I imagine that Tolstoy, that man with “luciferian pride” in D.S. Mirsky’s words, felt immeasurable pity for Anna, as we all do. She does not break societal bounds simply because she can, or indeed because she wants carnal gratification; she does so because she cannot help doing so and because the society in which she lives is so cruel. By the puritanical moral code that he lives by, Tolstoy must punish Anna. An adulteress cannot live with impunity; but to the last second he wants to save her. I had never before realized how powerful was Anna’s mental dialectic as she stood before the train. It is one of the most intense moments in art as both a great author and his greatest creation engage in argument, both with each other and with themselves — Anna knows that she should not do this, that needs to take care of her children, that her death would kill Vronsky (whom I argue she still deeply cares for), and Tolstoy, as many critics have recognized, cannot but help loving his greatest creation and both of them know that Anna can still be saved.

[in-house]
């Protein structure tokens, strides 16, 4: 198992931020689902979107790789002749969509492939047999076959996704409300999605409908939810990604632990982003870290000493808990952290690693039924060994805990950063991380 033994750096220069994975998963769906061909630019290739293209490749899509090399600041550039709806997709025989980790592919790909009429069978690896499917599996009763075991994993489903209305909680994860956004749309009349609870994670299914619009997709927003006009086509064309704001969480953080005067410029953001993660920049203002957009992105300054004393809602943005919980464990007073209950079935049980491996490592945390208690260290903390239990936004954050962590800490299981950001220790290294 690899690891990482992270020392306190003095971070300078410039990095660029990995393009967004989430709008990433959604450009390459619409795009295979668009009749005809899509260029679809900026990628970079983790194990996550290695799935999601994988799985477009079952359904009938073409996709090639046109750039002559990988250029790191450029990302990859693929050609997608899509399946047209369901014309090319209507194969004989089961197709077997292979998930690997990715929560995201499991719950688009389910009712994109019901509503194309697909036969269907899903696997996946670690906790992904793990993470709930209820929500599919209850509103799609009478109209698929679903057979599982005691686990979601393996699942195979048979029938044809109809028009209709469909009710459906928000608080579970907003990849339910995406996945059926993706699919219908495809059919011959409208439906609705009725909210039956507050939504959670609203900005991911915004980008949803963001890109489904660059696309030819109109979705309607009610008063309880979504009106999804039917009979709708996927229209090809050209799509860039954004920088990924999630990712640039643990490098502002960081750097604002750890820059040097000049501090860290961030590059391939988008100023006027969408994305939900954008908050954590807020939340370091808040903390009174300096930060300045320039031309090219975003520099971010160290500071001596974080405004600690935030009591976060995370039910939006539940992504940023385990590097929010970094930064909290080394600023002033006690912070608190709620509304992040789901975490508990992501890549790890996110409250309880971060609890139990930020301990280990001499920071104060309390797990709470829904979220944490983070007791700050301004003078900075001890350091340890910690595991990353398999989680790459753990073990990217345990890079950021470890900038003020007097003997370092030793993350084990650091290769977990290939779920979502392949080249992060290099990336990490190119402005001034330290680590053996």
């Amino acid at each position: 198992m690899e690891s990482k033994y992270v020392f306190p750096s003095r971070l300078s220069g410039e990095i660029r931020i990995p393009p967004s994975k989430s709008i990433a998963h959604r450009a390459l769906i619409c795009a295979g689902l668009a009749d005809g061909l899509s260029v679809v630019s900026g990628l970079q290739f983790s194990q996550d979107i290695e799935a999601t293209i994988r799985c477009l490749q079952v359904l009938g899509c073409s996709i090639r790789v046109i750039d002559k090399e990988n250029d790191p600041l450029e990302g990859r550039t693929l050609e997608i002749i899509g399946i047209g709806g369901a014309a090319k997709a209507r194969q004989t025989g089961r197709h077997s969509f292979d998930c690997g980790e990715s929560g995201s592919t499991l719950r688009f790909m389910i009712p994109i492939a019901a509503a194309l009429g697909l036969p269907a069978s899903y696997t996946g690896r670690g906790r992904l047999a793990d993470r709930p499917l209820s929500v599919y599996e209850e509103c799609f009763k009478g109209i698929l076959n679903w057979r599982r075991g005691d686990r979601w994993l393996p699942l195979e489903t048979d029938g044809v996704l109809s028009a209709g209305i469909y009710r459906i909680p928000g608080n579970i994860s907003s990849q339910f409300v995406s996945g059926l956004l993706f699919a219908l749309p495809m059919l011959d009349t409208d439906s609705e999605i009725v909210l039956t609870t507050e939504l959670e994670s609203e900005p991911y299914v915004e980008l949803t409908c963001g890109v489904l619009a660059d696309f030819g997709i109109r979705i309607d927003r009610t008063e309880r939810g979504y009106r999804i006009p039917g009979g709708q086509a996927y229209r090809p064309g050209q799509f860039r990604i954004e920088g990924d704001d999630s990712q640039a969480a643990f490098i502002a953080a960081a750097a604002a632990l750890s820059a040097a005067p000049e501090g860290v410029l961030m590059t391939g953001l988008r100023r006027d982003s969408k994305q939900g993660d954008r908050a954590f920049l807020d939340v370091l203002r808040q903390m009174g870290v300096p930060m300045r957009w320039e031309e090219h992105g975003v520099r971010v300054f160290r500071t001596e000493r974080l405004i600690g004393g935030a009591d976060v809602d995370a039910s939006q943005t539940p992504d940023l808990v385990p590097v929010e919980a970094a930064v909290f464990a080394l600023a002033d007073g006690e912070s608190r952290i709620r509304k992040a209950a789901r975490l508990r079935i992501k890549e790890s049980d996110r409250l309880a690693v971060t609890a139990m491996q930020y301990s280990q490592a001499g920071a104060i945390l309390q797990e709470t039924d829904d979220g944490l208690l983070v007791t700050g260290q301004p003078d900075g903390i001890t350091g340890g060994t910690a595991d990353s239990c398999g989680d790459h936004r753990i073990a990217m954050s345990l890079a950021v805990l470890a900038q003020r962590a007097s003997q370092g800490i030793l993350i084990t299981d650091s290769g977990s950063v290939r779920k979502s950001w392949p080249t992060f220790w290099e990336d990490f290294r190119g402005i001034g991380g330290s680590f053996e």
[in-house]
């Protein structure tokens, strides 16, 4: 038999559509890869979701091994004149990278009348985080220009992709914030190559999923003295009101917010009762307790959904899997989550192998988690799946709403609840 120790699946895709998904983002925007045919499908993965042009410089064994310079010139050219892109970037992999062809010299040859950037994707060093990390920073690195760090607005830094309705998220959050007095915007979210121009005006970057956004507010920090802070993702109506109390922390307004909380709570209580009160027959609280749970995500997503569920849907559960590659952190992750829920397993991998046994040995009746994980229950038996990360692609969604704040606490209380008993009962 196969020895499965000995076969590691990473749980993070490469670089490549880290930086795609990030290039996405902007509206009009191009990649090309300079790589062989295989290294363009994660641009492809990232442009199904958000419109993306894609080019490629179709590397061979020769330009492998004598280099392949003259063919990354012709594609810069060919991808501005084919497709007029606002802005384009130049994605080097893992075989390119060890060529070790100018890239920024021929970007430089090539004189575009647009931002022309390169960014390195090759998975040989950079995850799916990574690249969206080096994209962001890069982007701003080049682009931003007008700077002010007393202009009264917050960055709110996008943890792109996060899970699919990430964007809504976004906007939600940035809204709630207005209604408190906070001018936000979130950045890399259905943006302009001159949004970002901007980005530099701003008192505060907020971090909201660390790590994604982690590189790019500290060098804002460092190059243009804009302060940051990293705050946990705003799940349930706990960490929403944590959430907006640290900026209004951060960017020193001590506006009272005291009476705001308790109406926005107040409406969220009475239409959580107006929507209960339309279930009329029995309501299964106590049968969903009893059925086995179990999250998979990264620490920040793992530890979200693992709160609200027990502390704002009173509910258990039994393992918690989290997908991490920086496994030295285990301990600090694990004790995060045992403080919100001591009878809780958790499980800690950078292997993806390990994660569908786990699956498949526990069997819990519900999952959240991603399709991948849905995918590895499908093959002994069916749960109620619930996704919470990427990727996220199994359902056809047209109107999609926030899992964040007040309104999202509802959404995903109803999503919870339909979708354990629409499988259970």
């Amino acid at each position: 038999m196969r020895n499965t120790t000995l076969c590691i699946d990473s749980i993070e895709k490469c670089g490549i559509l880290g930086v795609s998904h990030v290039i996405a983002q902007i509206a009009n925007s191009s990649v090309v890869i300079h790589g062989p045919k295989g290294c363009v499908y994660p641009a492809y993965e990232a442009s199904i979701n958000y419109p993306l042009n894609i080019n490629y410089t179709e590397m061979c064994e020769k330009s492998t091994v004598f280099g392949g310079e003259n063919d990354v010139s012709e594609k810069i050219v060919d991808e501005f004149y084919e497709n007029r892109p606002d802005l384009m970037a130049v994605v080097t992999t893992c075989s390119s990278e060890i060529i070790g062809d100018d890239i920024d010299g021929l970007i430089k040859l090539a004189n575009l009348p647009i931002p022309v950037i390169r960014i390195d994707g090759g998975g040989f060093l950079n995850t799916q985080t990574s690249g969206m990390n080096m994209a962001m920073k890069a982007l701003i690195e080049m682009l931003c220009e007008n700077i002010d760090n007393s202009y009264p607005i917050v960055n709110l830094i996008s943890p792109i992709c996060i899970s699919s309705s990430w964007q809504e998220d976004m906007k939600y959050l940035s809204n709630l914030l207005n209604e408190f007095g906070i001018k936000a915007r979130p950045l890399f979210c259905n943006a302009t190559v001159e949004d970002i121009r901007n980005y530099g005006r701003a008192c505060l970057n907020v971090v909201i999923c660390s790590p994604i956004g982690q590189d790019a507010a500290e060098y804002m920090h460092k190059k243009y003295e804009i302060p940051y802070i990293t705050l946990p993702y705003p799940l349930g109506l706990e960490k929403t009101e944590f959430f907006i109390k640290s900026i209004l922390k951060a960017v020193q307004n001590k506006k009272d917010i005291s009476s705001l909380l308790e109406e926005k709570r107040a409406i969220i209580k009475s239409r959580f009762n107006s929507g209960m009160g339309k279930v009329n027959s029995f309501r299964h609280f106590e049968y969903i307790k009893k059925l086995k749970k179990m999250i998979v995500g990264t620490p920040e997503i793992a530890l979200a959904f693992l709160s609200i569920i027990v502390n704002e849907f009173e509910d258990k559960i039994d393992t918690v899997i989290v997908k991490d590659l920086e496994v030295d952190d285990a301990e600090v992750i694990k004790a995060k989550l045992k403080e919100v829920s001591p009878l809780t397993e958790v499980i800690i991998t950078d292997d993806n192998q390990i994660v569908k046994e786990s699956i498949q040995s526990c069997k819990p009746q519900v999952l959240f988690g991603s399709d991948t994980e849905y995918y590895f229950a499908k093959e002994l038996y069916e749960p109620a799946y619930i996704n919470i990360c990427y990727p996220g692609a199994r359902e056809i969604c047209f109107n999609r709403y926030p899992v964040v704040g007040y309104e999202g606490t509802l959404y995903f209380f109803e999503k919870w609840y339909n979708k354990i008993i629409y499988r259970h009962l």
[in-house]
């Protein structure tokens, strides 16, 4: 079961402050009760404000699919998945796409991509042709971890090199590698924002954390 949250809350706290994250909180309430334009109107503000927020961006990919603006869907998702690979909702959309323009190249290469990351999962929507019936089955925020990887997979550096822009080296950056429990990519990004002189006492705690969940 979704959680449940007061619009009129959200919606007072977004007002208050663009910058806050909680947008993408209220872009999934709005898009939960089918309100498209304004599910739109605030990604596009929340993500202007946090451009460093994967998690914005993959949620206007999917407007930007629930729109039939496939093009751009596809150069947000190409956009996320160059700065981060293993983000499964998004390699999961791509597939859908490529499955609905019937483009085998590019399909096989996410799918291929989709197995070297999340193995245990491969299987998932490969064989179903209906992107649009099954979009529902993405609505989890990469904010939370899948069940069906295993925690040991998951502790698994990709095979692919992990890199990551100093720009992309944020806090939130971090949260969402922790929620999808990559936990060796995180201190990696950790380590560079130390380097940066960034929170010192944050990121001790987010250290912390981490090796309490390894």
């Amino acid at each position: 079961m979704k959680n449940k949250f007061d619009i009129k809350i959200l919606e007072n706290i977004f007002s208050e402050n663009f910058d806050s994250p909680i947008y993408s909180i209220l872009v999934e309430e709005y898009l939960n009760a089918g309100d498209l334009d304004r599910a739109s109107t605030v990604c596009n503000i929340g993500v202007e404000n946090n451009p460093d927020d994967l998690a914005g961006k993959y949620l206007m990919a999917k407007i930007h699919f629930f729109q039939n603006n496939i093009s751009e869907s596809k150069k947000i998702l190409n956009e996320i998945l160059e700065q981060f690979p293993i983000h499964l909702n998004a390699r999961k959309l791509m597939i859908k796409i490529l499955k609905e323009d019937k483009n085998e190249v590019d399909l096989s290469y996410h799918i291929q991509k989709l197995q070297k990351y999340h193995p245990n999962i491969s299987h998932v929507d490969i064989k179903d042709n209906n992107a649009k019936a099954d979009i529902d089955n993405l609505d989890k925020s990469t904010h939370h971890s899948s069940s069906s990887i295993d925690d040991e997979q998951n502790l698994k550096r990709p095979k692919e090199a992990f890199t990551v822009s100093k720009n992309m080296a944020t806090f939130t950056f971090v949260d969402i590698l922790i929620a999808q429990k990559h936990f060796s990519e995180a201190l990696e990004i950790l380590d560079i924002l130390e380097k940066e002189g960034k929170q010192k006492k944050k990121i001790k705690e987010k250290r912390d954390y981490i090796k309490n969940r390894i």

Yet she leaps into the running train.

Why? Anna to the last does not know, and we even get the sense that she regrets it in her last moments of consciousness; but from Tolstoy’s perch the answer is clear; she must suffer for her sins. The novel begins by quoting the old Bible verse, “‘Vengeance is mine’ saith the Lord” and here Tolstoy does the good Lord’s work for him by punishing this sinner. In this sense this ongoing dialectic between character and author is resolved in the author’s favor. Tolstoy here gets the last word — for a tale where Tolstoy abandons his moralistic instincts see Hadji Murad.

I noted also that my initial readings had left me unimpressed by the Levin and Kitty story. On the whole, I do still think that that is the case; Levin’s endlessly bothersome lectures on peasants, the farm and the countryside become dull very quickly. He is a boorish fellow, and while he may be the character most closely based on Tolstoy, we would never expect Levin to write anything like Anna Karenina. He is best at writing books on farming that rush headfirst into the dustbin of history. The concluding book — which Tolstoy had to print at his own expense, gives Levin a good send off. Tolstoy understands that Levin can never change, but still, it is better to understand his faults and learn to live with them than be ignorant of them.